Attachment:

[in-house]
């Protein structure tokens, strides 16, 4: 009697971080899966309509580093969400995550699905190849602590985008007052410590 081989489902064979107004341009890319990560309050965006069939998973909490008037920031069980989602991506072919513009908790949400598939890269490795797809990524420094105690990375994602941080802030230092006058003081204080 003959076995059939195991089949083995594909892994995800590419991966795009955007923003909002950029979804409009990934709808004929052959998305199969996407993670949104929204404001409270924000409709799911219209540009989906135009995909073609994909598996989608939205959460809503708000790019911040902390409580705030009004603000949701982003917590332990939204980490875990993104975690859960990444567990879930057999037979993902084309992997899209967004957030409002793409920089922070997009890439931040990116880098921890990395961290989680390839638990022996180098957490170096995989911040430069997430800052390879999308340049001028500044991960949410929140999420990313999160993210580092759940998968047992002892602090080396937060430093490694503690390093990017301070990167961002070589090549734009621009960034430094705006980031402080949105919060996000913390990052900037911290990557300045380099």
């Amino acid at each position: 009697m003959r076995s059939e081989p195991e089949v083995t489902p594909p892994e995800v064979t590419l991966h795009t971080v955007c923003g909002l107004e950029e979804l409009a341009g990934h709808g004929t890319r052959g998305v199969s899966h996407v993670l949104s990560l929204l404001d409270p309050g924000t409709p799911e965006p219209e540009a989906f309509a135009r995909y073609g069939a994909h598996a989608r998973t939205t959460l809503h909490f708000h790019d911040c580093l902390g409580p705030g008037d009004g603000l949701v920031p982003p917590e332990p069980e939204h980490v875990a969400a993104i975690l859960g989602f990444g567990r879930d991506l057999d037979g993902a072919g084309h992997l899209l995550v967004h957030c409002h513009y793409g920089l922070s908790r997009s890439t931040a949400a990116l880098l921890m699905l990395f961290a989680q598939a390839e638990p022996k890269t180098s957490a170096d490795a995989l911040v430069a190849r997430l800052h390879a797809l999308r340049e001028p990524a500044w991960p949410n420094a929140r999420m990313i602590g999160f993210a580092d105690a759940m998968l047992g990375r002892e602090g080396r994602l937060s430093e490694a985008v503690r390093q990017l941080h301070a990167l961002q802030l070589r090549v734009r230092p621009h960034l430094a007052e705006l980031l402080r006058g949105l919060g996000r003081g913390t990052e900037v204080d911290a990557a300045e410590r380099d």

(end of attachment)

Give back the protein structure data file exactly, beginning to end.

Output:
[in-house]
């Protein structure tokens, strides 16, 4: 009697971080899966309509580093969400995550699905190849602590985008007052410590 081989489902064979107004341009890319990560309050965006069939998973909490008037920031069980989602991506072919513009908790949400598939890269490795797809990524420094105690990375994602941080802030230092006058003081204080 003959076995059939195991089949083995594909892994995800590419991966795009955007923003909002950029979804409009990934709808004929052959998305199969996407993670949104929204404001409270924000409709799911219209540009989906135009995909073609994909598996989608939205959460809503708000790019911040902390409580705030009004603000949701982003917590332990939204980490875990993104975690859960990444567990879930057999037979993902084309992997899209967004957030409002793409920089922070997009890439931040990116880098921890990395961290989680390839638990022996180098957490170096995989911040430069997430800052390879999308340049001028500044991960949410929140999420990313999160993210580092759940998968047992002892602090080396937060430093490694503690390093990017301070990167961002070589090549734009621009960034430094705006980031402080949105919060996000913390990052900037911290990557300045380099």
């Amino acid at each position: 009697m003959r076995s059939e081989p195991e089949v083995t489902p594909p892994e995800v064979t590419l991966h795009t971080v955007c923003g909002l107004e950029e979804l409009a341009g990934h709808g004929t890319r052959g998305v199969s899966h996407v993670l949104s990560l929204l404001d409270p309050g924000t409709p799911e965006p219209e540009a989906f309509a135009r995909y073609g069939a994909h598996a989608r998973t939205t959460l809503h909490f708000h790019d911040c580093l902390g409580p705030g008037d009004g603000l949701v920031p982003p917590e332990p069980e939204h980490v875990a969400a993104i975690l859960g989602f990444g567990r879930d991506l057999d037979g993902a072919g084309h992997l899209l995550v967004h957030c409002h513009y793409g920089l922070s908790r997009s890439t931040a949400a990116l880098l921890m699905l990395f961290a989680q598939a390839e638990p022996k890269t180098s957490a170096d490795a995989l911040v430069a190849r997430l800052h390879a797809l999308r340049e001028p990524a500044w991960p949410n420094a929140r999420m990313i602590g999160f993210a580092d105690a759940m998968l047992g990375r002892e602090g080396r994602l937060s430093e490694a985008v503690r390093q990017l941080h301070a990167l961002q802030l070589r090549v734009r230092p621009h960034l430094a007052e705006l980031l402080r006058g949105l919060g996000r003081g913390t990052e900037v204080d911290a990557a300045e410590r380099d």